But McConnell, now the Senate leader, on Thursday ensured that his legacy ― and that of other recent leaders of both parties ― will be as the “Great Dividers,” amplifying partisanship in an era of rising, crippling conflict.
Following in the footsteps of an equally partisan Democrat, Harry Reid, McConnell reduced the Senate to a grayer, more verbose House. Congress as a whole now is less the deliberative engine the Founding Fathers envisioned than a de facto, dysfunctional parliament.
Democrats, now led by Sen. Chuck Schumer (D-N.Y.), are part of this sad story. They demanded a filibuster-level 60-vote supermajority to confirm President Donald Trump’s Supreme Court nominee, Neil Gorsuch. In so doing, they dared McConnell to use a procedural option that Reid had pioneered to reduce the needed vote to a mere majority. Despite his professed reverence for Senate tradition, the Kentuckian was happy to oblige.
The Supreme Court is collateral damage. In the process of ramming through Gorsuch, McConnell ensured that the court will be seen even less as the above-it-all interpreter of the Constitution, and even more as a nakedly political, unelected legislative body filled with permanently partisan justices.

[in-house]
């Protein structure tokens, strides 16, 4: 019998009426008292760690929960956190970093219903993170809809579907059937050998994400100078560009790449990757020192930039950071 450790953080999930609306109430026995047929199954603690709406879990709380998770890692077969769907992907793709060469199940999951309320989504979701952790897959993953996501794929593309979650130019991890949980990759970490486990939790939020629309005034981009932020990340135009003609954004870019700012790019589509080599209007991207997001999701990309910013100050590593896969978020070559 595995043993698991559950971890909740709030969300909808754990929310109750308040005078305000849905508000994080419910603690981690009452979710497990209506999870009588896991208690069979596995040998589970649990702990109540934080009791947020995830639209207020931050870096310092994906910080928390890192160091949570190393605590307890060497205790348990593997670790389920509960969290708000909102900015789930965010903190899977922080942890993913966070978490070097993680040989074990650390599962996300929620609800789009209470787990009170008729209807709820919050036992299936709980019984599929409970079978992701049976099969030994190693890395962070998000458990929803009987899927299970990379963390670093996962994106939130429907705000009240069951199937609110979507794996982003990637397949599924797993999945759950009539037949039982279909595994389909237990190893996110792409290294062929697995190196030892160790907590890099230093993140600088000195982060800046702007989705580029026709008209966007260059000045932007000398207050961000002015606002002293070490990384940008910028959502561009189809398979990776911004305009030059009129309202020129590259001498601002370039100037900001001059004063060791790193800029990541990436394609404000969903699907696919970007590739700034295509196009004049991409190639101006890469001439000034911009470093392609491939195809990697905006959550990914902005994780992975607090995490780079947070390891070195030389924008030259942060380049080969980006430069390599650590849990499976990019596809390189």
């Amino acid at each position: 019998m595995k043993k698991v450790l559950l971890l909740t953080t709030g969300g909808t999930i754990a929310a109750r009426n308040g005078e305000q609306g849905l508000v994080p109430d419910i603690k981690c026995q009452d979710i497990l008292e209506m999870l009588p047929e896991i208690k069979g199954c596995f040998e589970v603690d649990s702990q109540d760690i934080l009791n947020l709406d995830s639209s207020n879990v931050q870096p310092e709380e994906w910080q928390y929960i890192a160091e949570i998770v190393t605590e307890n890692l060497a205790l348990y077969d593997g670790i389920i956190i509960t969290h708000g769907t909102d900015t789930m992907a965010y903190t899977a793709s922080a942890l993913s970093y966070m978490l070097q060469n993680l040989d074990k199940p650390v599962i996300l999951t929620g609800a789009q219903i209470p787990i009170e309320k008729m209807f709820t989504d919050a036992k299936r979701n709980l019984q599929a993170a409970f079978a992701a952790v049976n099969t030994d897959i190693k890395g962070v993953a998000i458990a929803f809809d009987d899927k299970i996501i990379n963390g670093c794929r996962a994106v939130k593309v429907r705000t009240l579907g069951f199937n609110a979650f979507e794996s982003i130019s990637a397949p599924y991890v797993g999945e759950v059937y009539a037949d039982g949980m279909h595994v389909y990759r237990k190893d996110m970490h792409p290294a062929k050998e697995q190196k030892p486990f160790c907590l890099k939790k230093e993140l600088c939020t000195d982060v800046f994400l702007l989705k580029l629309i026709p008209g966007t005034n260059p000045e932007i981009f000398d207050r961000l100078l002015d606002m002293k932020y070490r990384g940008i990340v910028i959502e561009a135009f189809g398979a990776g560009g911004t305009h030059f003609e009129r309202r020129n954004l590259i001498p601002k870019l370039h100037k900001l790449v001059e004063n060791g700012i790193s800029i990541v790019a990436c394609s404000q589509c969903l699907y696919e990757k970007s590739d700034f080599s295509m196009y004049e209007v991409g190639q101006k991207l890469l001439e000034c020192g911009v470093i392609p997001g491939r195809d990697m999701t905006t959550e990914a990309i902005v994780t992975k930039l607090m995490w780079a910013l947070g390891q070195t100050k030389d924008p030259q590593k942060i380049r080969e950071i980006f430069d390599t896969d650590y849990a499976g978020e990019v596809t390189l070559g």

Does any of this matter? If you think the founders knew what they were doing, yes. We are heading down the road to what they feared: government by plebiscite. They were worried that a clever demagogue (can you think of one right now?) would overwhelm minority rights and views ― and even just plain common sense ― in the tide passion of a bare majority.
The founders well knew the House of Commons in London, and they knew the monarchy, and they strove to avoid both in America.
In the U.K.’s House of Commons, political parties sit opposite each other, a sword’s length apart. They heckle and jeer across the distance like rivalrous football fans. But the parliamentary majority has total control, and can force its agenda through as long as its leaders hold their own troops in line.
It’s efficiency at the expense of a loud but powerless minority.
The Founding Fathers looked at this and wanted nothing of it. A new, diverse, continental country, they thought, needed practical engines of cohesion and consensus more than ideological (or in the case of England in the old days, religious) purity.
The founders feared both the monarchy and the mob. To counter the former, they substituted the Constitution for the divine right of kings (with justices as the secular, law-reading high priests). To cool the passions of the latter, they adapted an idealized view of the Roman Republic in the form of the U.S. Senate.
Now, both the Senate and the Supreme Court are in danger of losing what is left of their special character ― the character that made us what we were.